Lush Life Exhibition

What follows is a first-person account of how I came to work at The Fillmore, and what it’s like shooting touring musicians at this historic venue. It was written for The New Fillmore newspaper to coincide with my 15-Year retrospective of being the house photographer, which was shown at the Lush Life Gallery in San Francisco. The print version can be downloaded here.


In 1993 I was 22 years old and standing on the corner of Fillmore and Geary, looking up at rock music’s most holy house, which had just begun its phoenix-like restoration.  The Loma Prieta earthquake that damaged the Bay Bridge had also knocked The Fillmore Auditorium out of commission –a brutal hit to the local music scene. But the contractor trucks and seismic upgrade materials in the adjacent lot were signs that music would once again grace the stage of the ‘Mo.

“I’m going to work here,” I vowed to the universe and myself. At the time I was fresh out of college, working on staff at the Holy City Zoo comedy club in the Richmond, and shooting at Candlestick as an assistant photographer for the San Francisco Giants. Since I had no photo approval, when I went to concerts I often snuck my camera body into the show in a bag of Chips Ahoy cookies, with my telephoto lens wrapped in deli paper to resemble a sandwich. Unauthorized photography has a certain excitement to it, with a cat-and-mouse element with security, but I was about to go legit.

Reopening The Fillmore was always on Bill Graham’s to-do list, and following his death in a helicopter accident in 1991, the staff of Bill Graham Presents took up the mantle. I had a friend who worked at the company, and he got me a meeting to pitch my idea to photograph the restoration project. I’m a sucker for old buildings, and this one, soaked in psychedelic history, was just begging to be documented. The real plan, however, was to maneuver myself to be in position to shoot shows once it reopened.

That’s how I found myself, in April 1994, representing The Fillmore as its house photographer- the greatest job I, or practically anyone else, has ever had. Here’s how it works. The club gets the credential for me to shoot the performance itself, and it is up to me try to get a backstage session. The music world is increasingly controlled by managers and publicists, who if you try to arrange a shoot in advance, start issuing their demands, limitations, and rights of approval of what shots get used and where.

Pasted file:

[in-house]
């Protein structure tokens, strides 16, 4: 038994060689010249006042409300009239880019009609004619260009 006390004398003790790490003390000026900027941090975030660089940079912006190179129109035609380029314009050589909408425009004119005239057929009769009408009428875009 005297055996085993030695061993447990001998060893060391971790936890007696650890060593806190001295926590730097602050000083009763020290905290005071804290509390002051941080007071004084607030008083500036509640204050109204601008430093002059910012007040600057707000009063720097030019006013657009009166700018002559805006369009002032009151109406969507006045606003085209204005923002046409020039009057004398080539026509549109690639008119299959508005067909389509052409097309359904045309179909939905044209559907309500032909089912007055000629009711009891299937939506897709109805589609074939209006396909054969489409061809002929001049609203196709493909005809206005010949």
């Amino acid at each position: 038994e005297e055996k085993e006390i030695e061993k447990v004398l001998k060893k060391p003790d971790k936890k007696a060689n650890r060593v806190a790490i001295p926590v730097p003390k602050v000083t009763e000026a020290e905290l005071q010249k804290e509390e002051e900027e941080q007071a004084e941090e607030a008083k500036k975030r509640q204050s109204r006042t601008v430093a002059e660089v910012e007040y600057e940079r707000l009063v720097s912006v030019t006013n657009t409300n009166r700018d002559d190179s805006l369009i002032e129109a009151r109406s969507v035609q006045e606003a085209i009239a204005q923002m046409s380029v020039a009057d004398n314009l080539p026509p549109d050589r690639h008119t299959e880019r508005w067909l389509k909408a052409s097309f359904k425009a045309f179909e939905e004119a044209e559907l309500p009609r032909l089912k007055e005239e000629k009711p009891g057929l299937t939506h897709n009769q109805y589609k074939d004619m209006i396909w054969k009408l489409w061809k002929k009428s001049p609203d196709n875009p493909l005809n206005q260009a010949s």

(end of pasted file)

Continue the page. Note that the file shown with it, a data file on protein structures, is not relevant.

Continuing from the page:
I quickly learned that the key to access was held by the road manager, who’s job it is to make sure the show happens on time, with a happy band, crew, and audience. One of the great benefits of shooting for The Fillmore, as compared to any other venue, is that performers want to be part of the photographic record; they feel a kinship with past performers, and feel honored if their images grace the walls of the lobby.

The road manager is the only one who can get the band together before or after the show for a quick shoot. And to be sure, these shoots are quick. It was in shooting these dynamic and elusive artists that I developed what multiple subjects have described as a “painless” shooting style. Just before or after a performance, the last thing these people want is a drawn-out photo session shooting a hundred frames. So I developed a modus operendi centered around being totally prepared- locations determined, tests shots taken, and a portable flash system with a near-instant recharge time, because any delays when you’ve got a celebrity sitting for you is just death- figuratively for you and literally for your photographs. Annoyance isn’t a complimentary facial expression.

Cut to fifteen years later. If one can be said to write a love letter to a building, this exhibition is mine. Assembled is a kaleidoscope of musical performers and genres, with assorted other characters like the Jim Rose Circus and Zach Galifianakis thrown in for good measure. The aggregate talent on display is truly mind boggling from Pete Townsend, to BB King, to David Byrne. And there are the bittersweet images of those who’ve left us- Tito Puente, John Lee Hooker, Norton Buffalo, Ken Kesey, Mark Sandman, and Johnny Cash.

But it’s really not about individual performers. It’s about creating a testament to music and free expression, and placing it all within the context of one magical building- four seismically reinforced brick walls from which emanate the sounds of transcendent spirit.

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Read more.. Tuesday, June 29th, 2010